Together with most people, I was deeply saddened by the loss of Steve Jobs. He inspired so many and set a very high standard for anyone looking to innovate and create products. Even in his death, he inspired us through videos and articles that everybody posted after hearing the bad news.
Perhaps most famously, Steve Jobs said in his Stanford graduation speech: “trust in something”. How does that apply to startups and their founders? A startup is almost always a leap of faith, by a group of people that truly believe that they are creating the next Apple or Facebook. So, what should they trust in to have a chance at making it?
It’s just two things:
Startup founders have to truly believe that they are solving a real and a really important problem. Almost always, in order for them to truly believe that, it has to be personal. They must have experienced the problem first hand, and then set out to solve it. That feeds their passion which is critical to success. When the problem is personal, the founder is much more determined to keep working on it after a setback. That passion and the resulting perseverence is what enables a startup to be successful, because invariably they will hit a number of roadblocks, one after another, before becoming an “overnight success“.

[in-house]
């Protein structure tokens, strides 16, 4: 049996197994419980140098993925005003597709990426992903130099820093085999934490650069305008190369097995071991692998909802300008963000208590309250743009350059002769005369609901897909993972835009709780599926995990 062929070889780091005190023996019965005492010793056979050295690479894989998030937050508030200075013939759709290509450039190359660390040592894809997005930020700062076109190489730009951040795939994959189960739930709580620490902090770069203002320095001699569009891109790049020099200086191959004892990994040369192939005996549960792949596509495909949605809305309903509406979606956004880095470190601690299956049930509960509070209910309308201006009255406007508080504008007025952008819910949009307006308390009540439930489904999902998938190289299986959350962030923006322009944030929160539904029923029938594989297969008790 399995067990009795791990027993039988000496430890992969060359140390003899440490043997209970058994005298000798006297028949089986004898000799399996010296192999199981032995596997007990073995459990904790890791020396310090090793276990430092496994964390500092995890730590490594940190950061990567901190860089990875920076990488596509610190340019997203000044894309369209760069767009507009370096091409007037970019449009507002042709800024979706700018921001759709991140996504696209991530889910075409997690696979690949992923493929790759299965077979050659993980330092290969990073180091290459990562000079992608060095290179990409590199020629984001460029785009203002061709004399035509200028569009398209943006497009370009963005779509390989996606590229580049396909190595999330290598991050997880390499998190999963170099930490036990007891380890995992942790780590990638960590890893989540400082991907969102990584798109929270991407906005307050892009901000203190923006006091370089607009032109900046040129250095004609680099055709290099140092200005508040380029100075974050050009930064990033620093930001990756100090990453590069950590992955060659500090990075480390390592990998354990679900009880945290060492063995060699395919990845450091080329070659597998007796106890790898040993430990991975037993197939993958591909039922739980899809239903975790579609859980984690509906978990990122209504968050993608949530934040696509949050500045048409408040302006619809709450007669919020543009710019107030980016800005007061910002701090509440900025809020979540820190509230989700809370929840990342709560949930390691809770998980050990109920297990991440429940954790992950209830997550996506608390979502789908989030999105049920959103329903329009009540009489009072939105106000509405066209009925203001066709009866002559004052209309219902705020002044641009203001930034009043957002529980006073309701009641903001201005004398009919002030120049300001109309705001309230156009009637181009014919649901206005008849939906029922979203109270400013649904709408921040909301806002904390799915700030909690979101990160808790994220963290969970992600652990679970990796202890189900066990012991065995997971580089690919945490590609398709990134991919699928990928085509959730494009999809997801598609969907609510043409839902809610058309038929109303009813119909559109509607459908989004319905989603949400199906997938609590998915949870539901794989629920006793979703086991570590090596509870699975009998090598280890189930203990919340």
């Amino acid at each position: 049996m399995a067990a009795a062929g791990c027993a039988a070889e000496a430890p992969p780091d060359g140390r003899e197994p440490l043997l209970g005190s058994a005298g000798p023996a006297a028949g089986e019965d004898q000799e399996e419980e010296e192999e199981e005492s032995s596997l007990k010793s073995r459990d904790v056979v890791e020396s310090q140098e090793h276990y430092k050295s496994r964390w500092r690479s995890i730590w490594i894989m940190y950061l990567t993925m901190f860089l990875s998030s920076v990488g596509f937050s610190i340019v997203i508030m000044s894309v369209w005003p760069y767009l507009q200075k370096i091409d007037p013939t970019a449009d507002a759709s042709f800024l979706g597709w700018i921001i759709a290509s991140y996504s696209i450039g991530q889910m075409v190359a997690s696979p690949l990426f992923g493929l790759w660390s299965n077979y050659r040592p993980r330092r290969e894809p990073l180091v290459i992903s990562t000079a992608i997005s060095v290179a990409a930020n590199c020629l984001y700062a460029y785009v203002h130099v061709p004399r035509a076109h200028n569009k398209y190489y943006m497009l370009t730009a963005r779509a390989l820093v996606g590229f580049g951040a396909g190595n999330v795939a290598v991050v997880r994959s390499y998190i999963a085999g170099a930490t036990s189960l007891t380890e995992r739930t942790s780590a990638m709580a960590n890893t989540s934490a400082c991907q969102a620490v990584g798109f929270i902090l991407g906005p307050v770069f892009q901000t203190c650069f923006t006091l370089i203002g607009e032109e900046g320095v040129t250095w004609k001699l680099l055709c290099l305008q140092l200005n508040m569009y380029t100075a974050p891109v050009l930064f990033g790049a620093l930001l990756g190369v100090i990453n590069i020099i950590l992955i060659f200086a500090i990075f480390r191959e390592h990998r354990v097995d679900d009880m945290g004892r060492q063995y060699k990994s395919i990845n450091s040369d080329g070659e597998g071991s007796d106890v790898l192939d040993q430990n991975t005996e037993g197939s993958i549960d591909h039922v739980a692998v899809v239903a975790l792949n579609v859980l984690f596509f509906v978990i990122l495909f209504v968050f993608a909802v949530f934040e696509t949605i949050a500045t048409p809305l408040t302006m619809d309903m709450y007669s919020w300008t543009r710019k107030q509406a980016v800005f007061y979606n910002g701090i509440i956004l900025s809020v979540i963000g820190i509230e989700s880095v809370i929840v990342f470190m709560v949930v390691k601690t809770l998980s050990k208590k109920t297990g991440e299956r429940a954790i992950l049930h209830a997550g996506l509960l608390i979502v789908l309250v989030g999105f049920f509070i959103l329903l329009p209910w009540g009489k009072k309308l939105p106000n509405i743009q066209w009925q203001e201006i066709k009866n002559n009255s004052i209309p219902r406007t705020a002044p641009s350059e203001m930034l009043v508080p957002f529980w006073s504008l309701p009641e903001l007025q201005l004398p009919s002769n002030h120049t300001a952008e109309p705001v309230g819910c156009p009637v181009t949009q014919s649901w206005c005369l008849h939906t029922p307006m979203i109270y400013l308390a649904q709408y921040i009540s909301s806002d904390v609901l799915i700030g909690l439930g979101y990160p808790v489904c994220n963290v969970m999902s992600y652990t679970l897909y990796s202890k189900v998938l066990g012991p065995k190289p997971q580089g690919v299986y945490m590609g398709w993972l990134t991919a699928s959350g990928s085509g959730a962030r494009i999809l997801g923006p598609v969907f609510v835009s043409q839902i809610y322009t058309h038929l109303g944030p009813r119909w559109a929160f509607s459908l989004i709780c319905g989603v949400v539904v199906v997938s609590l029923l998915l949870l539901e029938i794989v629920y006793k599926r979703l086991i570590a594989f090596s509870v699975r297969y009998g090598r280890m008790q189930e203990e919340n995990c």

The founders have to believe in each other’s capabilities and motivation. They have to trust that collectively they will be able to solve the problems they will encounter along the way, because they have the combined skills necessary. They also have to trust that each of them passionately believes in what they are doing – solving that one very important problem. Many non-technical founders fail because they start their journey with a CTO who doesn’t care enough about the problem they are solving. Worse yet, they start with an outsourcing firm that almost never cares about it. Oftentimes, they don’t have the right skills. Only personal experience working together between the founders prior to getting involved in a startup can ensure this vital trust.
If you are a CEO or a founder of a startup, you have to believe that the problem you are solving is really important and that the people you are working with are both capable and dedicated to solving it. If you have any doubt, then it is time to ask “why” and take action.